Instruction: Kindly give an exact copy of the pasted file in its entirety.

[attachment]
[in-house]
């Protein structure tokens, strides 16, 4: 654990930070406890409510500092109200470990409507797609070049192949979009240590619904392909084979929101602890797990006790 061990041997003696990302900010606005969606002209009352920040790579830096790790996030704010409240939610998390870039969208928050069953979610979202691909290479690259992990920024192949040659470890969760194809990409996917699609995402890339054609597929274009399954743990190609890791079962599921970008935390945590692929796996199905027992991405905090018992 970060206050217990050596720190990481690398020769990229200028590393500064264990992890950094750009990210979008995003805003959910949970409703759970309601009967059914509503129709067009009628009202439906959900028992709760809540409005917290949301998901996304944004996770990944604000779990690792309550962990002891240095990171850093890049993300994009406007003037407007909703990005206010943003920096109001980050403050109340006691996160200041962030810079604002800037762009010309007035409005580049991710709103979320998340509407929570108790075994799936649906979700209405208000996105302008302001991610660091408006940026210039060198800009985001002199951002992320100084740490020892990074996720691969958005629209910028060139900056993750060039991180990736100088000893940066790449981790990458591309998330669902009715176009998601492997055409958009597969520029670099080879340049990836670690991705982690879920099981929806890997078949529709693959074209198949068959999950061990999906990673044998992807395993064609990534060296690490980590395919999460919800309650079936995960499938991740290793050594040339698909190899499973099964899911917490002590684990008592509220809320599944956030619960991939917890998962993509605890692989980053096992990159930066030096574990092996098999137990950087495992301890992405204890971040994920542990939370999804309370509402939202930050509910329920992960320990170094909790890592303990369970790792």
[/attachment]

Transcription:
[in-house]
């Protein structure tokens, strides 16, 4: 654990930070406890409510500092109200470990409507797609070049192949979009240590619904392909084979929101602890797990006790 061990041997003696990302900010606005969606002209009352920040790579830096790790996030704010409240939610998390870039969208928050069953979610979202691909290479690259992990920024192949040659470890969760194809990409996917699609995402890339054609597929274009399954743990190609890791079962599921970008935390945590692929796996199905027992991405905090018992 970060206050217990050596720190990481690398020769990229200028590393500064264990992890950094750009990210979008995003805003959910949970409703759970309601009967059914509503129709067009009628009202439906959900028992709760809540409005917290949301998901996304944004996770990944604000779990690792309550962990002891240095990171850093890049993300994009406007003037407007909703990005206010943003920096109001980050403050109340006691996160200041962030810079604002800037762009010309007035409005580049991710709103979320998340509407929570108790075994799936649906979700209405208000996105302008302001991610660091408006940026210039060198800009985001002199951002992320100084740490020892990074996720691969958005629209910028060139900056993750060039991180990736100088000893940066790449981790990458591309998330669902009715176009998601492997055409958009597969520029670099080879340049990836670690991705982690879920099981929806890997078949529709693959074209198949068959999950061990999906990673044998992807395993064609990534060296690490980590395919999460919800309650079936995960499938991740290793050594040339698909190899499973099964899911917490002590684990008592509220809320599944956030619960991939917890998962993509605890692989980053096992990159930066030096574990092996098999137990950087495992301890992405204890971040994920542990939370999804309370509402939202930050509910329920992960320990170094909790890592303990369970790792």